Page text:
Filed under: General, History and Culture, Immigrant Moments, Israeliness, Nostalgia Sunday, Pop Culture, Technology, War
Nostalgia is defined as “longing for something past” and the asimon, or Israeli telephone token, was a beautiful object for which I’m quite nostalgic. Not only did asimonim have a practical function — to make calls from public phones — they were attractively decorated with the image of a phone dial and had a hole in the middle, so you could string them on a leather thong to wear around your neck. Or, as I did, impaled on a large safety pin and hooked onto a belt loop. All very punk.
And here’s something I’m not at all nostalgic for: scrounging around desperately for an asimon, either because you miscalculated the length of your call, or — in most cases — because the public phone decided to eat your last precious token. This after having waited in line for 45 minutes to make the call.
I thought perhaps it was just me imagining conspiracy theories but it turns out that there actually was a national shortage of telephone tokens! This was between 1973 and the post-Yom Kippur War era, when asimon consumption shot way up, and 1981, when the Ministry of Communications found a way to manufacture asimonim locally instead of farming out the work to our friends at Vereinigte Deutsche Metallwerke AG (VDM). (Rumor had long had it that the arrangement with VDM was part of a reparations deal closed between the Israeli and German governments. Now, there’s a conspiracy theory to mull over).
In any case, by the time 1984 rolled around and the Ministry of Communications privatized Bezeq, there were asimonim aplenty and the black market in phone tokens (yes, there was one) had all but shut down. On the other hand, there was a wave of phone box break-ins. To stop the madness, Bezeq introduced the phone card in 1990, and again, war gave the new technology an unexpected boost in 1991 when the first Gulf War created new demand for international phone calls — mostly placed by those of us in sealed rooms trying to find out from relatives and friends abroad what CNN was reporting and which way the SCUDS were heading.
According to an excellent online article (in Hebrew) by Moshe Lipner, “Israel’s Telephone Tokens“, at their peak, there were 13,000 token telephone boxes around Israel. By 1999, these had been replaced by 22,000 Telecard phone boxes. These can still be found, as can phone cards, but their presence has declined considerably with the massive public switchover to cell phone technology — and who can blame the public for wresting itself out from under Bezeq’s monolithic thumb?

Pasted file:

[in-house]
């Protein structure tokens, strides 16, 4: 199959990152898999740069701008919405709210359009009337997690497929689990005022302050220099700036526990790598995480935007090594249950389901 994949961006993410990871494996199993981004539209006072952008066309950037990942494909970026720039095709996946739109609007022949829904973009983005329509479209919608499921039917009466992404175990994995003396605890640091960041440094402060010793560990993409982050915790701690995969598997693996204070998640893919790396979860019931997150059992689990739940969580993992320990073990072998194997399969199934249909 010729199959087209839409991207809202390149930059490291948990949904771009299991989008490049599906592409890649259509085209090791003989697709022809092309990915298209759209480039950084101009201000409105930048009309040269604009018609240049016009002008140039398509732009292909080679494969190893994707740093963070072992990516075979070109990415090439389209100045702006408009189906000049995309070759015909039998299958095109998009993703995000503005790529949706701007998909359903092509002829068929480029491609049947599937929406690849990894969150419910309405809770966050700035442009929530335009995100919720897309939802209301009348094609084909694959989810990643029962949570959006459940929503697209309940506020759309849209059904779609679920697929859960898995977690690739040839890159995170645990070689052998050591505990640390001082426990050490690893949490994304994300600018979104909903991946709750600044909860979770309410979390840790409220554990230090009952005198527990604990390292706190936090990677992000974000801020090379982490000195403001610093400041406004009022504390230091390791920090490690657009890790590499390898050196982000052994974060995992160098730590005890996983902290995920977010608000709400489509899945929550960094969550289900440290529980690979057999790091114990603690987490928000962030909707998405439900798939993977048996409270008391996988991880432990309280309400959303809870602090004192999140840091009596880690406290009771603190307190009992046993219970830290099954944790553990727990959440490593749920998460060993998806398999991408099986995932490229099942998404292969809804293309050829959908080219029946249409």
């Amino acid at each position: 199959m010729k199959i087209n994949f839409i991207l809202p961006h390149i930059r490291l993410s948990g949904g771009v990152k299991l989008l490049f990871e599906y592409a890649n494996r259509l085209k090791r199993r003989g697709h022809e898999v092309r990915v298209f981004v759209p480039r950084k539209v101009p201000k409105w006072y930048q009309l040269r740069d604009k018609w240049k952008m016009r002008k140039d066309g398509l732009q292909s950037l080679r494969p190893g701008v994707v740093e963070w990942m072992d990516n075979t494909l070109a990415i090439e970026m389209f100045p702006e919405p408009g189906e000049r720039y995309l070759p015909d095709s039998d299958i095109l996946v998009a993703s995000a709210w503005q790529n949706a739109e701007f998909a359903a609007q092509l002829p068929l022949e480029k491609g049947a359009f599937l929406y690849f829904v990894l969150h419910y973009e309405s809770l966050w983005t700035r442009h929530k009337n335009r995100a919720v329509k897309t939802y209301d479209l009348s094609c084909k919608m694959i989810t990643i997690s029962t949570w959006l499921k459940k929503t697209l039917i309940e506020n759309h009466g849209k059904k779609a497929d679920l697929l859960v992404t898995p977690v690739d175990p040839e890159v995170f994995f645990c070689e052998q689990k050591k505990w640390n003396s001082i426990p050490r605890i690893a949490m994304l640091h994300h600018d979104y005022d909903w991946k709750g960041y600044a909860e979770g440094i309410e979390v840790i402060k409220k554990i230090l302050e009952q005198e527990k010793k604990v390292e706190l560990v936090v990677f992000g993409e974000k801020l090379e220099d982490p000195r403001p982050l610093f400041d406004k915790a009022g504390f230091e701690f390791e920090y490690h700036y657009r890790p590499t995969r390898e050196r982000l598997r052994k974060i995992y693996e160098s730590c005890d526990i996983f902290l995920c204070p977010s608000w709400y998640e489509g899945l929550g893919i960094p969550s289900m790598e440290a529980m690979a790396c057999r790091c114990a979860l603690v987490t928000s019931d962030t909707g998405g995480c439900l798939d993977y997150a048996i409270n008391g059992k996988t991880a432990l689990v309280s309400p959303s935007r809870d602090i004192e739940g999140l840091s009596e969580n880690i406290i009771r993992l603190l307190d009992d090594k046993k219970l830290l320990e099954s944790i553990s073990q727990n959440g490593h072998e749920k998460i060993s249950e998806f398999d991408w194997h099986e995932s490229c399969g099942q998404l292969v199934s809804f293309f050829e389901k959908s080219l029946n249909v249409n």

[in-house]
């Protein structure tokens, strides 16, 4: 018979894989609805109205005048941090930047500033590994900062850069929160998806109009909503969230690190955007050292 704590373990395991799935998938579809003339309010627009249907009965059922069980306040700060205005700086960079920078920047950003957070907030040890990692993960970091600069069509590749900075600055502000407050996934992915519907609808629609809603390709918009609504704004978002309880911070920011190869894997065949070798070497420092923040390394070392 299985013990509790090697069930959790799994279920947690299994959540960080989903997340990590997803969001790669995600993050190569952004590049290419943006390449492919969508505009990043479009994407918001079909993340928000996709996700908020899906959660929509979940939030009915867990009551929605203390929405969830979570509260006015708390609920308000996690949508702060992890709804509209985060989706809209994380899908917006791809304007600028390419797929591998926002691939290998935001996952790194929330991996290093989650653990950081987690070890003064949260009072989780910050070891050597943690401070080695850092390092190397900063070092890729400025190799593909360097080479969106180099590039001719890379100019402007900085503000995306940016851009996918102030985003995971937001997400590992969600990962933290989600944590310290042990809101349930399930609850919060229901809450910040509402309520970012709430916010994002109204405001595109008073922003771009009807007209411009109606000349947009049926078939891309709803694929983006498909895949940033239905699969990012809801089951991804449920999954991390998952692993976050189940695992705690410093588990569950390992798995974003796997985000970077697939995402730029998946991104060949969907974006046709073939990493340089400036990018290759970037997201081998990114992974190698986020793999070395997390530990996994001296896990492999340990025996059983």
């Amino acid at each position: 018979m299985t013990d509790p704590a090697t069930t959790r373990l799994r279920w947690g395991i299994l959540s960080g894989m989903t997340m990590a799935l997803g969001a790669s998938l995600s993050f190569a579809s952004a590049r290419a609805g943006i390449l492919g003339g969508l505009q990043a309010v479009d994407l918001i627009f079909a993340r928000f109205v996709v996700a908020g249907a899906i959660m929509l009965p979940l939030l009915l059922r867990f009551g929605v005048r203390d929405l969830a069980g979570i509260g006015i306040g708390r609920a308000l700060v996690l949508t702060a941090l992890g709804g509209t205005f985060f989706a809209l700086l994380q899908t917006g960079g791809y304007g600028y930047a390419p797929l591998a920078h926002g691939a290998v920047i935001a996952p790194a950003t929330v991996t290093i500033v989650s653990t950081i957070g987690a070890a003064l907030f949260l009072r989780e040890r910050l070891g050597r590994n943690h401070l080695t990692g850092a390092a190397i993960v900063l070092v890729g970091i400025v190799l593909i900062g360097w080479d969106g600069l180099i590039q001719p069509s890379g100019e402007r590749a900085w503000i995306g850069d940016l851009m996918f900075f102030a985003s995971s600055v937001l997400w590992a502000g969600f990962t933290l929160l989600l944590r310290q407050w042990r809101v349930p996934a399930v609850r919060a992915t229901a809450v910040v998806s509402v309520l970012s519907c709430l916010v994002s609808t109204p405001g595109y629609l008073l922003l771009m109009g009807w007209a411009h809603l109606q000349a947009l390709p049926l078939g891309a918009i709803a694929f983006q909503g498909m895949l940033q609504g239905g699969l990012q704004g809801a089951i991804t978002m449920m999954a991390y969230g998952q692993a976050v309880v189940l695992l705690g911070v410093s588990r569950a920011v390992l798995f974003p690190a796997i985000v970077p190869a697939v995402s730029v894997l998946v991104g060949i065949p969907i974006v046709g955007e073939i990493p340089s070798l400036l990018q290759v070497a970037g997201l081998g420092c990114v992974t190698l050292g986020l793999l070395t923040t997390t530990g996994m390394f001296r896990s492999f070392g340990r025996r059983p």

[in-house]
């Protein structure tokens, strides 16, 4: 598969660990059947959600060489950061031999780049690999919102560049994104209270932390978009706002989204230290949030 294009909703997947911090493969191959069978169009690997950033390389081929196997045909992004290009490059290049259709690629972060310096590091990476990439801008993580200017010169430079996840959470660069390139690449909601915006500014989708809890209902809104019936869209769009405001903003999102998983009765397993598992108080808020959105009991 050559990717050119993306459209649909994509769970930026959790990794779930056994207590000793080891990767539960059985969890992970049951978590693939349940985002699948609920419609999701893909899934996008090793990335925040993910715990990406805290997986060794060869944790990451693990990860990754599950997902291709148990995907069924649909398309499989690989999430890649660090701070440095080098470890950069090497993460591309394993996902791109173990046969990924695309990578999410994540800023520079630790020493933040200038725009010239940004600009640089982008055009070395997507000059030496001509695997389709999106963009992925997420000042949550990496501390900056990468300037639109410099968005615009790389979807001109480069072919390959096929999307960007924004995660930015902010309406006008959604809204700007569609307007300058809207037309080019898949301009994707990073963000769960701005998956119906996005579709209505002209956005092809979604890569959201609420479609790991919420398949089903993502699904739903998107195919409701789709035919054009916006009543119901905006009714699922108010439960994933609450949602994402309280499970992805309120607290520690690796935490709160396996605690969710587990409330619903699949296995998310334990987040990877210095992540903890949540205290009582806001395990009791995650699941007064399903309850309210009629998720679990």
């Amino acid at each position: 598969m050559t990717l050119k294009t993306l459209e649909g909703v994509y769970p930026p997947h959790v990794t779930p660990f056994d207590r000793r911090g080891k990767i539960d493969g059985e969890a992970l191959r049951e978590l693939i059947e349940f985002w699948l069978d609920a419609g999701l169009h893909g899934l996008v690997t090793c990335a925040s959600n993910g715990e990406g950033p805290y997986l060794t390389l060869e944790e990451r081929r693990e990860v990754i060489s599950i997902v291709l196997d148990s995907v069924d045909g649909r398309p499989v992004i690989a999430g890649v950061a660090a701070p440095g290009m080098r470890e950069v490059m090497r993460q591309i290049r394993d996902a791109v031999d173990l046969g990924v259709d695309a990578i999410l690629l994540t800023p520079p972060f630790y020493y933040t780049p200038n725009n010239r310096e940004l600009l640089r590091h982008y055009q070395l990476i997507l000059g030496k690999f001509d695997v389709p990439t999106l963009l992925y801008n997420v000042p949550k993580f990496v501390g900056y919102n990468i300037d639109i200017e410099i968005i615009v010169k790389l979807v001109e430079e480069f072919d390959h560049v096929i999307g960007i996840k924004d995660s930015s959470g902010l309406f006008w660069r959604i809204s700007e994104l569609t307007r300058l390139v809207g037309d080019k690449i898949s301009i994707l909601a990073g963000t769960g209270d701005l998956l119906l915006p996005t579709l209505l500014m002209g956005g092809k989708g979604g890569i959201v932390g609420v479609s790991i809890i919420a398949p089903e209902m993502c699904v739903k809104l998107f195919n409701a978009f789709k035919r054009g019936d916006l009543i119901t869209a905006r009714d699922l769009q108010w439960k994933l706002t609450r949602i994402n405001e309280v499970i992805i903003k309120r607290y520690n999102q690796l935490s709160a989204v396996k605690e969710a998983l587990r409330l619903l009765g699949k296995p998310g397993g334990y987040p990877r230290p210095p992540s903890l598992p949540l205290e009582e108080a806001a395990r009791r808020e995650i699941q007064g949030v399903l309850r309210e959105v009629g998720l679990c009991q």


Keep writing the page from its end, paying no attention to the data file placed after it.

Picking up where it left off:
Well, judging by the amount of comments my last post, bringing the iphone to Israel is something of interest to more people than just me. A comment was left by a Yuval Vizel, founder of the Facebook group “Bring the iPhone to Israel”
Dear Mr. Jobs,
On behalf of “The Group for the Promotion of the iPhone’s Release in Israel”, I’d like to to bring your attention to the fact that the absence of Israel from Apple’s list of 70 countries, which are slated to release the new iPhone 3G within the next few months, has caused a great disappointment among the Israeli mobile phone users, and particularly among Apple’s loyal Israeli fans. We believe that Apple is missing a great business opportunity by ignoring the Israeli cellular market.
As written in an article by John H. Christy III, editor of Forbes International Investment Report :
“Israel’s mobile telecom market is fairly well developed, with a penetration rate almost 125%. In other words, there are more than nine million mobile phone accounts for a population of 7.2 million people. Furthermore, spending on telecom services in Israel accounts for 4.4% of gross domestic product. That’s a higher proportion than even the US and Europe.” (From “A Clear Connection to Israel”, published in MoneyShow.com, June 2nd, 2008)
In addition, we’d like to bring your attention to the great demand for iPhones in Israel and to the active community which has evolved to support the Israeli iPhone users. There are well over 10,000 “unlocked” iPhone units in Israel and many Israeli fans have already created web sites and online groups in order to share information about the device, help fellow users and localize it. As written in a recently published CNN article: “Unlocked and pricey, iPhone is coveted in Israel”.
Therefore, we would highly appreciate your effort to release the iPhone in Israel as soon as possible. We are enthusiastically looking forward for the official release of this great device in our country!
The response from Apple headquarters? Actually, from Steve Jobs himself?
“The iPhone currently does not support right to left text. Don’t you think this will severely limit its success in Israel?”
Click here for a screenshot of the email.
Too bad Jobs doesn’t have his facts straight. Several of the countries where the new iPhone will be available are Arabic speaking nations. Including Qatar as well as our neighbors Jordan and Egypt. Last I checked their language is read right from left too.
Israelis are obsessed with their cellphones and gadgets, it would be a natural place to market the iPhone (allegedly there are already over 10,000 iPhone users in Israel) and frankly quite odd that we are being overlooked here…perhaps the other cellphone companies are flexing their collective muscles? I can’t think of any other reason. What are your thoughts? Why was Israel overlooked? Has Israel’s Apple distributor idigital made any statement about this?